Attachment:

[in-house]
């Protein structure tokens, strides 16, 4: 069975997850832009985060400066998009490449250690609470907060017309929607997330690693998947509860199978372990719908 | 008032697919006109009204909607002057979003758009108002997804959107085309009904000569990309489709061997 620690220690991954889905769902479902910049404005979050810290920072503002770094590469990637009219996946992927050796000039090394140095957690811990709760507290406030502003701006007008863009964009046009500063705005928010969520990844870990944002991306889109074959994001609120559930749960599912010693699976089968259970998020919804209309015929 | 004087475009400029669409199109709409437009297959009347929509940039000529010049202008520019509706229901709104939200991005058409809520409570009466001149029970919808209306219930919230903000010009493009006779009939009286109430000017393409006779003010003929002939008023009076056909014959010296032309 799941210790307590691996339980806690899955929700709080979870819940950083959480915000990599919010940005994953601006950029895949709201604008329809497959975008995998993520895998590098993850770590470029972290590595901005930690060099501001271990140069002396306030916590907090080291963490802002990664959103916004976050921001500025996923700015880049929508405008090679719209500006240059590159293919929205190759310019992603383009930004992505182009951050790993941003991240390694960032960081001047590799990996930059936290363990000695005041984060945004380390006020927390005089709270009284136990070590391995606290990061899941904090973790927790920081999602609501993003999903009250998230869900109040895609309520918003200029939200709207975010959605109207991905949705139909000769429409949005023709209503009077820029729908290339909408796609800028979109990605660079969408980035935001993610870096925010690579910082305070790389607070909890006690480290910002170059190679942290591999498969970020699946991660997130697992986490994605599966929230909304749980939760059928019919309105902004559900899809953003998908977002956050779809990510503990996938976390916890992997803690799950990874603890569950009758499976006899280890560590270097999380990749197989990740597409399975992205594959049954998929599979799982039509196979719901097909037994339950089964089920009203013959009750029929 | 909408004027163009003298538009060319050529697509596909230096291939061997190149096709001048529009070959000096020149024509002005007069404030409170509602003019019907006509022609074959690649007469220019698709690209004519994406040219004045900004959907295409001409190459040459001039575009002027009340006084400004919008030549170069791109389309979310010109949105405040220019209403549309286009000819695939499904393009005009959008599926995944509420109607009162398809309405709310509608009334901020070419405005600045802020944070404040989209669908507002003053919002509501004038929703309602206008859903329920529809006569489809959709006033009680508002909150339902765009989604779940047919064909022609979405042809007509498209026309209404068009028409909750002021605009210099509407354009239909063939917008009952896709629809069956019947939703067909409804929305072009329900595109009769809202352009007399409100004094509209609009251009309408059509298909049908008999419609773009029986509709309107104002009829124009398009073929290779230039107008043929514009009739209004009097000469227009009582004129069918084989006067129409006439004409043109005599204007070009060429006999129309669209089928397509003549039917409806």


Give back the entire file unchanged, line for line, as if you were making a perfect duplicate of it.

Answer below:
[in-house]
């Protein structure tokens, strides 16, 4: 069975997850832009985060400066998009490449250690609470907060017309929607997330690693998947509860199978372990719908 | 008032697919006109009204909607002057979003758009108002997804959107085309009904000569990309489709061997 620690220690991954889905769902479902910049404005979050810290920072503002770094590469990637009219996946992927050796000039090394140095957690811990709760507290406030502003701006007008863009964009046009500063705005928010969520990844870990944002991306889109074959994001609120559930749960599912010693699976089968259970998020919804209309015929 | 004087475009400029669409199109709409437009297959009347929509940039000529010049202008520019509706229901709104939200991005058409809520409570009466001149029970919808209306219930919230903000010009493009006779009939009286109430000017393409006779003010003929002939008023009076056909014959010296032309 799941210790307590691996339980806690899955929700709080979870819940950083959480915000990599919010940005994953601006950029895949709201604008329809497959975008995998993520895998590098993850770590470029972290590595901005930690060099501001271990140069002396306030916590907090080291963490802002990664959103916004976050921001500025996923700015880049929508405008090679719209500006240059590159293919929205190759310019992603383009930004992505182009951050790993941003991240390694960032960081001047590799990996930059936290363990000695005041984060945004380390006020927390005089709270009284136990070590391995606290990061899941904090973790927790920081999602609501993003999903009250998230869900109040895609309520918003200029939200709207975010959605109207991905949705139909000769429409949005023709209503009077820029729908290339909408796609800028979109990605660079969408980035935001993610870096925010690579910082305070790389607070909890006690480290910002170059190679942290591999498969970020699946991660997130697992986490994605599966929230909304749980939760059928019919309105902004559900899809953003998908977002956050779809990510503990996938976390916890992997803690799950990874603890569950009758499976006899280890560590270097999380990749197989990740597409399975992205594959049954998929599979799982039509196979719901097909037994339950089964089920009203013959009750029929 | 909408004027163009003298538009060319050529697509596909230096291939061997190149096709001048529009070959000096020149024509002005007069404030409170509602003019019907006509022609074959690649007469220019698709690209004519994406040219004045900004959907295409001409190459040459001039575009002027009340006084400004919008030549170069791109389309979310010109949105405040220019209403549309286009000819695939499904393009005009959008599926995944509420109607009162398809309405709310509608009334901020070419405005600045802020944070404040989209669908507002003053919002509501004038929703309602206008859903329920529809006569489809959709006033009680508002909150339902765009989604779940047919064909022609979405042809007509498209026309209404068009028409909750002021605009210099509407354009239909063939917008009952896709629809069956019947939703067909409804929305072009329900595109009769809202352009007399409100004094509209609009251009309408059509298909049908008999419609773009029986509709309107104002009829124009398009073929290779230039107008043929514009009739209004009097000469227009009582004129069918084989006067129409006439004409043109005599204007070009060429006999129309669209089928397509003549039917409806």